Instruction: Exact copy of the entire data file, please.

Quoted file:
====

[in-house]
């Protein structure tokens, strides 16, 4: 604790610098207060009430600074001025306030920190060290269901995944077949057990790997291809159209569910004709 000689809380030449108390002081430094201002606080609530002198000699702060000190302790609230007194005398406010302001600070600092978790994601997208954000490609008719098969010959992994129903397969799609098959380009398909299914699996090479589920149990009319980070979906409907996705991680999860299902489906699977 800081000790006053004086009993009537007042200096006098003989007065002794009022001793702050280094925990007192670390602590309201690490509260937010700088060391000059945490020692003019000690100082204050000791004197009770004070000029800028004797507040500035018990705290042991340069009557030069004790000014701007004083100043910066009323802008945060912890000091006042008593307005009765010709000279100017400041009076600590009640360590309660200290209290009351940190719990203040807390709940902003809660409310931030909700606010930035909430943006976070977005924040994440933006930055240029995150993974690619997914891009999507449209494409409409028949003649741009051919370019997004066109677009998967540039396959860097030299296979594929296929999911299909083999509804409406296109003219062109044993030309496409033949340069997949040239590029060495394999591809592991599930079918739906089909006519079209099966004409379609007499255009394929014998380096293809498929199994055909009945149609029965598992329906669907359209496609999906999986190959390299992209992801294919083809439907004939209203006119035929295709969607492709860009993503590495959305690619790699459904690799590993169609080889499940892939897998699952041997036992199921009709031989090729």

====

[in-house]
């Protein structure tokens, strides 16, 4: 604790610098207060009430600074001025306030920190060290269901995944077949057990790997291809159209569910004709 000689809380030449108390002081430094201002606080609530002198000699702060000190302790609230007194005398406010302001600070600092978790994601997208954000490609008719098969010959992994129903397969799609098959380009398909299914699996090479589920149990009319980070979906409907996705991680999860299902489906699977 800081000790006053004086009993009537007042200096006098003989007065002794009022001793702050280094925990007192670390602590309201690490509260937010700088060391000059945490020692003019000690100082204050000791004197009770004070000029800028004797507040500035018990705290042991340069009557030069004790000014701007004083100043910066009323802008945060912890000091006042008593307005009765010709000279100017400041009076600590009640360590309660200290209290009351940190719990203040807390709940902003809660409310931030909700606010930035909430943006976070977005924040994440933006930055240029995150993974690619997914891009999507449209494409409409028949003649741009051919370019997004066109677009998967540039396959860097030299296979594929296929999911299909083999509804409406296109003219062109044993030309496409033949340069997949040239590029060495394999591809592991599930079918739906089909006519079209099966004409379609007499255009394929014998380096293809498929199994055909009945149609029965598992329906669907359209496609999906999986190959390299992209992801294919083809439907004939209203006119035929295709969607492709860009993503590495959305690619790699459904690799590993169609080889499940892939897998699952041997036992199921009709031989090729």